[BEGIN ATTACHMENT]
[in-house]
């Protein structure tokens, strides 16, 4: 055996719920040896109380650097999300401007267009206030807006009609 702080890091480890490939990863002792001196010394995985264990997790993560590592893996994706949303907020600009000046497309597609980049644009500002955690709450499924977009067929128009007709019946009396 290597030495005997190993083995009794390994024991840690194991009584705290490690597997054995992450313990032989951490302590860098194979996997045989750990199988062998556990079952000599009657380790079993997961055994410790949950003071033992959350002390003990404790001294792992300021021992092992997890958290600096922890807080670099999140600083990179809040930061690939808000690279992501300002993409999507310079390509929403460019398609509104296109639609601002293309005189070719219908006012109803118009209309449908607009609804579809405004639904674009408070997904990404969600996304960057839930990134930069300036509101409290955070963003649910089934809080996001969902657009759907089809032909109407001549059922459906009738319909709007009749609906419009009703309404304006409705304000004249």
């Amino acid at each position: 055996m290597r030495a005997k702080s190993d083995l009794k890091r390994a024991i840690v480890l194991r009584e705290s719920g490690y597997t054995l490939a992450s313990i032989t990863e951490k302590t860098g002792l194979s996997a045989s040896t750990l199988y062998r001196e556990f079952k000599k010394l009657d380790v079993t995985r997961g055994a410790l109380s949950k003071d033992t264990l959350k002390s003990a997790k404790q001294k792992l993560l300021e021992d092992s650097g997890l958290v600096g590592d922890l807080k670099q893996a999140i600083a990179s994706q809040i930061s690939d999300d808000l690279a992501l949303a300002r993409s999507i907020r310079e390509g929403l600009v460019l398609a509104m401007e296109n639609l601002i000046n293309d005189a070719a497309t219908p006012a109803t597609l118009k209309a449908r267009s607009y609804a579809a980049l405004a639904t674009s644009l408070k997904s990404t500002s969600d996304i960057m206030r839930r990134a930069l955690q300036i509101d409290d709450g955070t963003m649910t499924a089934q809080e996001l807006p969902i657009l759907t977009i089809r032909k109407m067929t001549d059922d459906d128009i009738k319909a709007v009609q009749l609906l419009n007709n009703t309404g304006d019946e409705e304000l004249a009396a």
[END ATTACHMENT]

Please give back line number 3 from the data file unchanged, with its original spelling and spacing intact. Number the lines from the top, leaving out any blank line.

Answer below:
């Amino acid at each position: 055996m290597r030495a005997k702080s190993d083995l009794k890091r390994a024991i840690v480890l194991r009584e705290s719920g490690y597997t054995l490939a992450s313990i032989t990863e951490k302590t860098g002792l194979s996997a045989s040896t750990l199988y062998r001196e556990f079952k000599k010394l009657d380790v079993t995985r997961g055994a410790l109380s949950k003071d033992t264990l959350k002390s003990a997790k404790q001294k792992l993560l300021e021992d092992s650097g997890l958290v600096g590592d922890l807080k670099q893996a999140i600083a990179s994706q809040i930061s690939d999300d808000l690279a992501l949303a300002r993409s999507i907020r310079e390509g929403l600009v460019l398609a509104m401007e296109n639609l601002i000046n293309d005189a070719a497309t219908p006012a109803t597609l118009k209309a449908r267009s607009y609804a579809a980049l405004a639904t674009s644009l408070k997904s990404t500002s969600d996304i960057m206030r839930r990134a930069l955690q300036i509101d409290d709450g955070t963003m649910t499924a089934q809080e996001l807006p969902i657009l759907t977009i089809r032909k109407m067929t001549d059922d459906d128009i009738k319909a709007v009609q009749l609906l419009n007709n009703t309404g304006d019946e409705e304000l004249a009396a």